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Northern Irish veteran commits suicide after a “witch hunt” investigation into actions during problems

Northern Irish veteran commits suicide after “witch hunt” investigation into his actions during the Troubles

  • Eddie “Spud” Murphy committed suicide on Thursday and was found by his wife
  • It is believed that he survived at least one IRA bombing while in Fusiliers
  • Six other British Army veterans are currently being prosecuted in Northern Ireland
  • For confidential support, call the Samaritans on 116123, visit a local branch or go to www.samaritans.org

The government is confronted with calls to end a “witch hunt” against veterans, following the suicide of a soldier from Northern Ireland whose actions were investigated during the problems.

Named by friends like Eddie “Spud” Murphy, the soldier took his own life on Thursday and was found by his wife.

Six veterans of the British army are currently being prosecuted in Northern Ireland, although the government has promised to protect them.

The government is confronted with calls to end a “witch hunt” against veterans, following the suicide of a soldier from Northern Ireland whose actions were investigated during the problems. Pictured: British soldiers on patrol in 1985 in Northern Ireland

Named by friends like Eddie “Spud” Murphy, the soldier took his own life on Thursday and was found by his wife. Pictured: British soldiers and an armored Saracen vehicle patrol on the streets of Crossmaglen, County Armagh, Northern Ireland, in September 1981

Mr. Murphy is said to have served the Royal Highland Fusiliers and survived at least one IRA bombing.

One of his friends, known as Dukesy, wrote about the suicide on Twitter: “My friend lost his life today.

“He served in Northern Ireland, was blown up by the IRA and was lucky to survive.

“More recently, he was subject to the historical research witch hunt. He tried to take his life three times before, this time it worked.

“A victim of the IRA. RIP Spud. ”

Johnny Mercer, the veteran minister, wrote on Twitter to express his condolences and promised that the government was working quickly to protect British soldiers from decades after serving their country.

Johnny Mercer, the veteran minister, wrote on Twitter to express his condolences and promised that the government worked quickly to protect British soldiers from decades after they had served their country

Johnny Mercer, the veteran minister, wrote on Twitter to express his condolences and promised that the government worked quickly to protect British soldiers from decades after they had served their country

Johnny Mercer, the veteran minister, wrote on Twitter to express his condolences and promised that the government was working quickly to protect British soldiers from trials decades after they had served their country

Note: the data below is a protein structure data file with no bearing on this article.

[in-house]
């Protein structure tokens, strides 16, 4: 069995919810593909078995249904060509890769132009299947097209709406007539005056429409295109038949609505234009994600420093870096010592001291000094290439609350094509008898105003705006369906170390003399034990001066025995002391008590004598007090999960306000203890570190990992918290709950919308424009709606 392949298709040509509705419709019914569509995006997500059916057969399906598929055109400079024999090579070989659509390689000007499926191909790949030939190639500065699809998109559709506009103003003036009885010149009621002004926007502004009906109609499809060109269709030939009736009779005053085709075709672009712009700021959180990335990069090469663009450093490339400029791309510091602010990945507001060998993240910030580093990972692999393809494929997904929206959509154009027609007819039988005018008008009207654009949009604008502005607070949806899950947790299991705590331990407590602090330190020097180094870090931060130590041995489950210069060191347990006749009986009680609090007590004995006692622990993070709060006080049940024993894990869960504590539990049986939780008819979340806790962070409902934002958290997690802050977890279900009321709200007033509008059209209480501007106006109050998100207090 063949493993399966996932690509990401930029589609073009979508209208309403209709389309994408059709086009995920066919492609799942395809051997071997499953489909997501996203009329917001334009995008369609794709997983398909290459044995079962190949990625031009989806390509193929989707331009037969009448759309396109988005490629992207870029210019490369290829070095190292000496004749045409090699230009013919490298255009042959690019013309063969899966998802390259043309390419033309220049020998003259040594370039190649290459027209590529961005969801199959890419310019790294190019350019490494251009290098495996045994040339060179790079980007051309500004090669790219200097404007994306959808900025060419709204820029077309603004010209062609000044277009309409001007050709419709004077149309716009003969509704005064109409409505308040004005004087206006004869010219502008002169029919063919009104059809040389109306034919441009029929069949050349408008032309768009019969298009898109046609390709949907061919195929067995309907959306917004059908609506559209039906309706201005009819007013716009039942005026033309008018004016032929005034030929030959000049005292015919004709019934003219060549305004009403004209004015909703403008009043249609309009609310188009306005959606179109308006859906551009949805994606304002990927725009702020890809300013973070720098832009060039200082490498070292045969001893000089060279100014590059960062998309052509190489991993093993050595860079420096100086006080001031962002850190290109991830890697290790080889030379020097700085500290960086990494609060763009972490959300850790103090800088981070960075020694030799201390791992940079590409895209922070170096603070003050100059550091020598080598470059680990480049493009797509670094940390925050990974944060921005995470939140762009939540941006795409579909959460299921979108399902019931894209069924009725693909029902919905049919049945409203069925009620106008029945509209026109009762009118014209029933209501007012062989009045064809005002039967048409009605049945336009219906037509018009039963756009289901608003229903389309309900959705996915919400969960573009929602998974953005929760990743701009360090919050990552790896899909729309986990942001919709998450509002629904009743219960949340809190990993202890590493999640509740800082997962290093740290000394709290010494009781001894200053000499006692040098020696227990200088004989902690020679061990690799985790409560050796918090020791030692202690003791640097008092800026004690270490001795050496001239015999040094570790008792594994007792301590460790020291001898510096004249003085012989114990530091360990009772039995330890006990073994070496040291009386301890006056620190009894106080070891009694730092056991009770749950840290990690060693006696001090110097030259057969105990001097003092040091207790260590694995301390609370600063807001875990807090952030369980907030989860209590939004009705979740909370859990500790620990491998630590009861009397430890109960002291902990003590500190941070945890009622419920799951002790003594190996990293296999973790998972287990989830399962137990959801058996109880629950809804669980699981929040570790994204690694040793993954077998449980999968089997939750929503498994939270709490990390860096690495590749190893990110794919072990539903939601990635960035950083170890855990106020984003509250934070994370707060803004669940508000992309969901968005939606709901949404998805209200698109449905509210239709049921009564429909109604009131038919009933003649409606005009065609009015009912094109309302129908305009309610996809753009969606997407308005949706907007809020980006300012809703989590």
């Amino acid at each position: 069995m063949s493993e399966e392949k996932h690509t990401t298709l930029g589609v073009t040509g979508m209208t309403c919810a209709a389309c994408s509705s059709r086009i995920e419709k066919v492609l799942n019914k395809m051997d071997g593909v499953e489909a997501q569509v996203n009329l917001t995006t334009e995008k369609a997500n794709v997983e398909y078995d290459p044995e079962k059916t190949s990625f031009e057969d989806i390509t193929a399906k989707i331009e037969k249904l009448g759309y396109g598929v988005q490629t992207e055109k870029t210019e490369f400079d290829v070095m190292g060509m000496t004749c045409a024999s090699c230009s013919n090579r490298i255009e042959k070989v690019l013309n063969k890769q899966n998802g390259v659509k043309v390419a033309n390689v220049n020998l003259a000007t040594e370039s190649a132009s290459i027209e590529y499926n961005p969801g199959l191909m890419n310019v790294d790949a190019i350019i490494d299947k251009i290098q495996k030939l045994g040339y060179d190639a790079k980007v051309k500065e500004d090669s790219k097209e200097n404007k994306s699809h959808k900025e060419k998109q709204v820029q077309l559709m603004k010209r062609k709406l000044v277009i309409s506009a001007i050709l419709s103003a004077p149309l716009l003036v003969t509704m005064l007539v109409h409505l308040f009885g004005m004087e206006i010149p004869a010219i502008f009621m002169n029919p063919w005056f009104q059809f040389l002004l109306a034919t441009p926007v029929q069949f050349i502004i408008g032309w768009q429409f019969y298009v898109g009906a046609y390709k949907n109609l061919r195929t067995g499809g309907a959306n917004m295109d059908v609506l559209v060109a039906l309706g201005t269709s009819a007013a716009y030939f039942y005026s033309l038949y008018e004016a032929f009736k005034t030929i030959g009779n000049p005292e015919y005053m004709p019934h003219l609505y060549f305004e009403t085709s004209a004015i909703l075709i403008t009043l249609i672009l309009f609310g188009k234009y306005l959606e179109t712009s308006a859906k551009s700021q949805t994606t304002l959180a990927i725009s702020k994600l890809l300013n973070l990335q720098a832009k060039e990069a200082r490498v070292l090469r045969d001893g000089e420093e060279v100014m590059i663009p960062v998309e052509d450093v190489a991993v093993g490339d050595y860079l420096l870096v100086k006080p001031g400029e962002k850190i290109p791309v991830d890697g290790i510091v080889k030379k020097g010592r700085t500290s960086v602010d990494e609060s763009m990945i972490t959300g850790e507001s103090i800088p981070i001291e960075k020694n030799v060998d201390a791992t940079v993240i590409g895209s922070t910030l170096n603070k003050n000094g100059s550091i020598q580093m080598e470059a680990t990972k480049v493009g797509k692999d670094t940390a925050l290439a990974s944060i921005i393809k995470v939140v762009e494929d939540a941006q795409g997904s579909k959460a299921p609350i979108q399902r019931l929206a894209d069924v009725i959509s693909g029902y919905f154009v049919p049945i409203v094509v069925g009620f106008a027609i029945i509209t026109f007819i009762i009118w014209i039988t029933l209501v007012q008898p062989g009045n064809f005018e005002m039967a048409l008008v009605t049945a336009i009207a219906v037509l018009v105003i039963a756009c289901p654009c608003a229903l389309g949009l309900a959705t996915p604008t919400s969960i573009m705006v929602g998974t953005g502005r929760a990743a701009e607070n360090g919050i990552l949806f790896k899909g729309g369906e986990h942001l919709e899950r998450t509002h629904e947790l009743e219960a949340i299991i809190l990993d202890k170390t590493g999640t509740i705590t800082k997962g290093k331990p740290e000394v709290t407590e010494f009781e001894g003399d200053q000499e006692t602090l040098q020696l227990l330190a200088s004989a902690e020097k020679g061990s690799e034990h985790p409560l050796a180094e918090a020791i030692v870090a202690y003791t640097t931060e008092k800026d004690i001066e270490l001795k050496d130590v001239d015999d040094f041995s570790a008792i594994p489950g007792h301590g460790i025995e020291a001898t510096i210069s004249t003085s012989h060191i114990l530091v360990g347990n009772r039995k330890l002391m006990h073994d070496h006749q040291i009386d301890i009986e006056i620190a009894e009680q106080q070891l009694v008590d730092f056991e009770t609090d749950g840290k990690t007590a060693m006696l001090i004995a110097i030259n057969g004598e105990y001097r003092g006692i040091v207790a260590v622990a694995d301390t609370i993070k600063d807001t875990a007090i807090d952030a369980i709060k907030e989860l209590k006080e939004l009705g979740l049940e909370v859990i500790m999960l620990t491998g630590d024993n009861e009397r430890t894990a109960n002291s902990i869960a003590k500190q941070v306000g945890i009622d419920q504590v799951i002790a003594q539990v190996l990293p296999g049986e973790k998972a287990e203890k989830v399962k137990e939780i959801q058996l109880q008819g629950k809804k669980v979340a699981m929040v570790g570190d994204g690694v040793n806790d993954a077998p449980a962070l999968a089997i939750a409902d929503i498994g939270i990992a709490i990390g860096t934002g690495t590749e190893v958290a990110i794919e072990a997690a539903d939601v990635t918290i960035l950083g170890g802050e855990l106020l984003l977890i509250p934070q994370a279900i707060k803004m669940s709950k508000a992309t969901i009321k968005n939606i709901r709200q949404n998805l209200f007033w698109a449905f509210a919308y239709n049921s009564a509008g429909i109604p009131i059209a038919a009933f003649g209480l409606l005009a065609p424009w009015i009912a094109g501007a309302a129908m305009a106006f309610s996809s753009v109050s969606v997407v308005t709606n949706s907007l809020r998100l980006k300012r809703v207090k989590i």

He wrote: ‘I am aware of this and my heart goes out to this person and his family.

“This prime minister has promised legislation to put an end to vexatory and repeated persecution of veterans without new evidence.

“He ordered me to do it. By March 18. And we will. ”

Dennis Hutchings, 78, is on trial next month for his alleged share in a 1974 shooting, but he takes the government to court for their promise to protect older veterans

Dennis Hutchings, 78, is on trial next month for his alleged share in a 1974 shooting, but he takes the government to court for their promise to protect older veterans

Dennis Hutchings, 78, is on trial next month for his alleged share in a 1974 shooting, but he takes the government to court for their promise to protect older veterans

Chairman of the Parliamentary Veterans Support Group, Ian Duncan Smith MP, told The Telegraph: “I am deeply saddened to hear the news of his death.

‘Too many former soldiers are caught in this historic case review. The government promised that they would stop such an investigation unless there is new, convincing evidence.

‘Too often ex-soldiers feel that they have served their country and are now being thrown at by wolves. It is embarrassing. ”

The death of Mr. Murphy follows the announcement that another veteran who is being prosecuted for killing a man with learning difficulties during the problems is bringing the government to court.

Dennis Hutchings, 78, is on trial next month for his alleged share in a 1974 shooting, but he is taking the government to court for their promise to protect older veterans.

Mr Hutchings, a former member of the Life Guards regiment, has previously accused ministers of abandoning veterans who risked their lives serving the British army during the Troubleshooting.

He pleaded not guilty of the alleged attempted murder of John Pat Cunningham, 27, who died after being shot in the back while walking away from an army patrol.

Research shows that British Army veterans are 54 times more likely to be prosecuted than former Republican paramilitaries as a result of the Good Friday peace agreement.

For confidential support, call the Samaritans on 116123, visit a local branch, or go to www.samaritans.org

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